Tag Archives: memories

Eating Cuban Food for Tom’s 63rd Birthday

In the early 1970s, Tom—fresh from a divorce—planned to move to California. Start over. Get a change of scenery. A fresh start. But before he left New Jersey for the West Coast, he decided to fly to Florida for a visit to some friends who lived in Ft. Lauderdale.

Three days after he arrived, he happened to land a job as a DJ in the Library Discotheque at the Hilton hotel. Their DJ had just left, and Tom had owned a record store back in Jersey, so he knew a thing or two about music. The job was his.

Only thing was, he wouldn’t play disco. He just played music he liked. Which wasn’t disco. It shouldn’t have worked—this was the height of the disco era—but it did. The dance floor was packed every night. Tom and the disco’s manager used to bet money on whether Tom could get people dancing. And Tom would win. Every time. But he refused to play disco. 

Tom was like that.

Tom and his high school sweetheart and first wife, Lynn. 
Tom and his high school sweetheart and first wife, Lynn. 

Tom was a high school football quarterback, an avid surfer, a record store owner, a natural leader, a brilliant man who always found a way to make things work. Even thing that shouldn’t work. 

At the disco, he met a waitress called Chicken. After a season in Ft. Lauderdale, they moved together to Key West. Tom and Chicken didn’t last, but so began a love affair with the Keys that would continue the rest of his life.

There was something about Key West that captivated Tom.

And I can understand why.

Key West isn’t like anywhere else I’ve been. It has the funkiness of San Francisco, the irreverence, without the edge. The tropical air is sweet. Everything is colorful—the fuchsia bougainvillea, the turquoise water, the brilliant oranges of the sunset. Every day, people celebrate the sunset in Mallory Square, where you can watch cats jump through hoops of fire and men walk tightropes. And of course the Cuban food there is amazing—the fried plantains, the black beans, the Cuban sandwiches and Cuban mixes. The café con leche. The flan.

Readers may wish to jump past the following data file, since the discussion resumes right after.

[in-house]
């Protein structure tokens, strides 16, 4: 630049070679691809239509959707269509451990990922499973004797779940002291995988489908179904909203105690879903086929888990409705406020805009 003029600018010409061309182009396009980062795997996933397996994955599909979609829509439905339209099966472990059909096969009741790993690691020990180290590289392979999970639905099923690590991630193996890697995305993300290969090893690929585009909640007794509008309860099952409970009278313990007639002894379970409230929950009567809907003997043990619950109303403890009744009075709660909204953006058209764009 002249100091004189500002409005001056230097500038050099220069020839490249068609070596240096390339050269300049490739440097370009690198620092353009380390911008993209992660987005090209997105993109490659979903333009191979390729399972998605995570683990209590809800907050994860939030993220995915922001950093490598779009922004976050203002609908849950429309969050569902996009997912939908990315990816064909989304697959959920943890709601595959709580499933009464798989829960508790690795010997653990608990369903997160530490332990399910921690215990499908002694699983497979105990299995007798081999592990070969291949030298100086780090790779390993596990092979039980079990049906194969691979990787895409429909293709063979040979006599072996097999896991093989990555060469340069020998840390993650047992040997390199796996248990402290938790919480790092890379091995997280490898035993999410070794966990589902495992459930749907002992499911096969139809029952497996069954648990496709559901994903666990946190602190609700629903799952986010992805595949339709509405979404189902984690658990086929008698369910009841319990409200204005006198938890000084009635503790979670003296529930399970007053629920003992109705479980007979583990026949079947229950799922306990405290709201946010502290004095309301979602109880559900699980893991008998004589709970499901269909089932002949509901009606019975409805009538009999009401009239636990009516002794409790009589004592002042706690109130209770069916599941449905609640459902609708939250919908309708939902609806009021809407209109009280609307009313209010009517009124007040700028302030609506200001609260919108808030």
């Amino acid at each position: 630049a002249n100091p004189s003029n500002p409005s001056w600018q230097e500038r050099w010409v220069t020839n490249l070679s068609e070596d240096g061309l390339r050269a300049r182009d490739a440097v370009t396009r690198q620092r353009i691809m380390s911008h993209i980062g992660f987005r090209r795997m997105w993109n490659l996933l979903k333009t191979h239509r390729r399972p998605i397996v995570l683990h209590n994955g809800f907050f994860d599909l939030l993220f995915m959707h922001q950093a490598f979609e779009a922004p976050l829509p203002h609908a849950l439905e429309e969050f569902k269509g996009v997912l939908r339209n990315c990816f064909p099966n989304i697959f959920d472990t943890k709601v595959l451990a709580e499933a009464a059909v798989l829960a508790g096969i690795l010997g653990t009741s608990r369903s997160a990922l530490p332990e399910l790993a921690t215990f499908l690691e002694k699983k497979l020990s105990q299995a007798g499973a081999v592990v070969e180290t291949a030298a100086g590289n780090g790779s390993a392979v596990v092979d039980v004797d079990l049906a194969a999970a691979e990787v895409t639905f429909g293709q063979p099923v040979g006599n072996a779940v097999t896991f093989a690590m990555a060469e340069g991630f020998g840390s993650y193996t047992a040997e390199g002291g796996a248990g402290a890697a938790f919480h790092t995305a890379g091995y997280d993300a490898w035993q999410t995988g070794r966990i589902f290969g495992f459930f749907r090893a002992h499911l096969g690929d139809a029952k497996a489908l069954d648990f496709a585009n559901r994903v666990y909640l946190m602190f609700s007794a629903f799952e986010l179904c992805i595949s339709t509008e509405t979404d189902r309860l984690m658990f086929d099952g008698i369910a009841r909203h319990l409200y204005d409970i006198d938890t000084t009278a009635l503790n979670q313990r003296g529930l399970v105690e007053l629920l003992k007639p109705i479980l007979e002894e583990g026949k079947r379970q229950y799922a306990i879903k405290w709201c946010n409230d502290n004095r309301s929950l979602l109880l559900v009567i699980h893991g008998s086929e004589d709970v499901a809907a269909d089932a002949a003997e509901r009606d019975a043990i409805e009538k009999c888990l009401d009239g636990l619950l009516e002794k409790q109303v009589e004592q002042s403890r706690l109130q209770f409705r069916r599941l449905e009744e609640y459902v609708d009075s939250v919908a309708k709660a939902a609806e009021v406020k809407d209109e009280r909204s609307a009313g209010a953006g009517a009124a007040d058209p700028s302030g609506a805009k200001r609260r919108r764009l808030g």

Roosters walk the streets, strutting, causing cars to stop and wait.

Hemingway lived there, in the Conch Republic. Some say that Tennessee Williams wrote a draft of A Streetcar Named Desire in Key West. There’s magic there, in the island closer to Cuba than to Miami.

It was in Key West that Tom and Vicki met. He was working as a project engineer for the Lower Keys Bridges Project, and Vicki had moved to the island to be with her sister, Terri. Vicki landed a job in the office where Tom worked. One day, she walked past an office where Tom was talking to someone. She caught his eye, and a voice in his head said, That’s the girl you’re going to marry.

Later that day, he asked her if she’d give him a ride home; his truck was in the shop. She agreed. On the way back, Tom asked her when they were going to go out together. She said she was dating someone else.

“That’s okay,” he said. “I can wait.”

And so he did.

That was summer. By the following January, they were married.

They left Key West—Tom had gotten a job at Kennedy Space Center, working on the shuttle program—but for the rest of their married life, they took regular visits. They brought the kids there, too, introducing them to the color of the water, the Plumeria-scented air, the Cuban food. And when Jesse and I started dating in high school, they’d take me along too.